In some ways it was strangely similar, just in that sense of 3 people playing off each other instinctually to help take a song where it needed to go… There were some aspects that were different though, i remember Nick always having this feeling like he was gonna fall off the drum kit at any moment, so it would make you play more rigid. With Leah however she holds down the fort more, so Pete and I are able to be a bit wilder and push the envelope at times on guitar and bass.

The song ‘Done All Wrong’ was played in one of the Twilight movies, which really surprised me—especially because it’s not on any of your albums. Why did you choose to add some of your songs to the soundtrack of a kind of teeny movie?

Well the soundtracks to those films had actually pretty respectable reputations, even if the films themselves didn’t. But you don’t exactly watch a Twilight film because you’re looking for your lives to be enriched, unless horny sparkling vampires are what’s really missing in your life.

A lot of interviews are like ‘What do you like on country xy?’ what meanwhile might be boring for you. But you named one of your songs after the German capital ‘Berlin’. Is there a special connection to Germany for you?

We write a lot of songs while we’re touring on the road, and most of the time they don’t have names in the beginning. So we’ll title them either Berlin, Rome, or Greece, or wherever the very first time we played it was. And I guess ‘Berlin’ was just our way of tipping our hat to that old tradition. However I guess songs written in ‘Delaware’ or something might need a little more touching up.

Rock’n’Roll means sex, drugs and devastated hotel rooms. Do you notice yourself getting calmer as one gets older or is the wild side still prevailing?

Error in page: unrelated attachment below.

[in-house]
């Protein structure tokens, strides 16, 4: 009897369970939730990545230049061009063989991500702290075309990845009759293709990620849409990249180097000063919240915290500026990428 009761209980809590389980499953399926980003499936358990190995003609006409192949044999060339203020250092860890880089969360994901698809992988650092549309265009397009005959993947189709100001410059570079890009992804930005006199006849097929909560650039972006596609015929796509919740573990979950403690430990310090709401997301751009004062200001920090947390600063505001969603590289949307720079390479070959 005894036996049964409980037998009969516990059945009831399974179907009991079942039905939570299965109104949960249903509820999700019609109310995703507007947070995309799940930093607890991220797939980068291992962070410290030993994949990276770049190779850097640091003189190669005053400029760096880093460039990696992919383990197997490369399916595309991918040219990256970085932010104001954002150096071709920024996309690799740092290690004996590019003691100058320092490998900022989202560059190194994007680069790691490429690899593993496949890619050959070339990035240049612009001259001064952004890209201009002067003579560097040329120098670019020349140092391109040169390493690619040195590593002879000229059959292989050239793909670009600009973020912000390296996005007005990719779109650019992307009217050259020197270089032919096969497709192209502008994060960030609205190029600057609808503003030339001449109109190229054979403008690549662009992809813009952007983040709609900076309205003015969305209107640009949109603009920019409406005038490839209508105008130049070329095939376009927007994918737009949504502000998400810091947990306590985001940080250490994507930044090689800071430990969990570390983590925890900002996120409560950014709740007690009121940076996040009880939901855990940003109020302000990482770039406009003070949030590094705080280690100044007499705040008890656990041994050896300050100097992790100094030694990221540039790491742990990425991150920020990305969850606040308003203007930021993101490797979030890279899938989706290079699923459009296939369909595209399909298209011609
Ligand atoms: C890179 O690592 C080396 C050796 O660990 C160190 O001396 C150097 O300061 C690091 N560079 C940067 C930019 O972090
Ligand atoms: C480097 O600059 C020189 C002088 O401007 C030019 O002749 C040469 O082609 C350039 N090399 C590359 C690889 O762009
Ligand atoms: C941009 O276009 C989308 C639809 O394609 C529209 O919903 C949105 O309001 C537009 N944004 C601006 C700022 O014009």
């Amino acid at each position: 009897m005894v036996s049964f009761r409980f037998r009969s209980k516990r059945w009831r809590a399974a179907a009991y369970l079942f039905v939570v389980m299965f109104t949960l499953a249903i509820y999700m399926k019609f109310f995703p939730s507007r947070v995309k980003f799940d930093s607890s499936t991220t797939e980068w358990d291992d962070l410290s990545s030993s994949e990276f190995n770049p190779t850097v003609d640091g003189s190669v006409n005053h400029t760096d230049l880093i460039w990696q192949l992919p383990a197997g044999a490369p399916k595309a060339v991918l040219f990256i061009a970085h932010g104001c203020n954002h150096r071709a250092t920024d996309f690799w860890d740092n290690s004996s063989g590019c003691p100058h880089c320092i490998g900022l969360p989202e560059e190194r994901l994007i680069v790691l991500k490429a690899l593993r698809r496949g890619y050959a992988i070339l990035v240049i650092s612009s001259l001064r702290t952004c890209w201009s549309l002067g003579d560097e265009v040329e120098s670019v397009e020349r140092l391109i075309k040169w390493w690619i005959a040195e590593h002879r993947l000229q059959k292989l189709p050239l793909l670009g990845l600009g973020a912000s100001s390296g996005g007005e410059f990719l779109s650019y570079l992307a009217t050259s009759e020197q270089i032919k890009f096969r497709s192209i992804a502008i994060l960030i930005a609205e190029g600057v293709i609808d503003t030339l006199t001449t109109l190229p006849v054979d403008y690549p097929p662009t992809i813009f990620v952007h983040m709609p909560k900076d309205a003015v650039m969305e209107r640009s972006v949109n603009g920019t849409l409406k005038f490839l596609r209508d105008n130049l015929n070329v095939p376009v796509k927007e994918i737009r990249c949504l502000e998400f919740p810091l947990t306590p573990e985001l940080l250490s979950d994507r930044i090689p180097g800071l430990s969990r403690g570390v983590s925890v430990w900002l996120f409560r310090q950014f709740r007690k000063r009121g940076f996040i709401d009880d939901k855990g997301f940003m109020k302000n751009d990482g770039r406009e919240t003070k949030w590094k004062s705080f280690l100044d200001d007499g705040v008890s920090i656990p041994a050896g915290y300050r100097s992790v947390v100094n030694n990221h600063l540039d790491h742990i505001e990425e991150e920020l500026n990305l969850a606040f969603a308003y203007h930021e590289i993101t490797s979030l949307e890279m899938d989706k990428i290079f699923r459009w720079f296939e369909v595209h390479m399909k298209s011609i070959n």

I think rock bands today could use a lot more sex, and drugs and debauchery, it’s crazy to me the amount of bands who’d rather tweet than fuck, or smoke e-cigarettes rather than real drugs or even real cigarettes. And I’m not talking about just getting drunk or fucked up, I mean real drugs that open your mind and question the world around you. But it just doesn’t feel like people are out there living their lives enough to make the real mistakes that lead to the real answers. And you don’t always need to fall down to learn how to pick yourself up, but most bands do need to get their asses kicked. If not for their own good, then just because there’s not a good enough reason not to.

Interview conducted by Maria

Advertisements

2 Gedanken zu “Interview with Robert Been (Black Rebel Motorcycle Club) – 09.06.2015

  1. Schönes Interview! Da merkt man, dass dir wirklich was an der Band liegt und du Interrese daran hast, und nicht einfach schnell ein paar Fakten über sie gegoogelt hast. 🙂

    Gefällt 1 Person

Kommentar verfassen

Trage deine Daten unten ein oder klicke ein Icon um dich einzuloggen:

WordPress.com-Logo

Du kommentierst mit Deinem WordPress.com-Konto. Abmelden / Ändern )

Twitter-Bild

Du kommentierst mit Deinem Twitter-Konto. Abmelden / Ändern )

Facebook-Foto

Du kommentierst mit Deinem Facebook-Konto. Abmelden / Ändern )

Google+ Foto

Du kommentierst mit Deinem Google+-Konto. Abmelden / Ändern )

Verbinde mit %s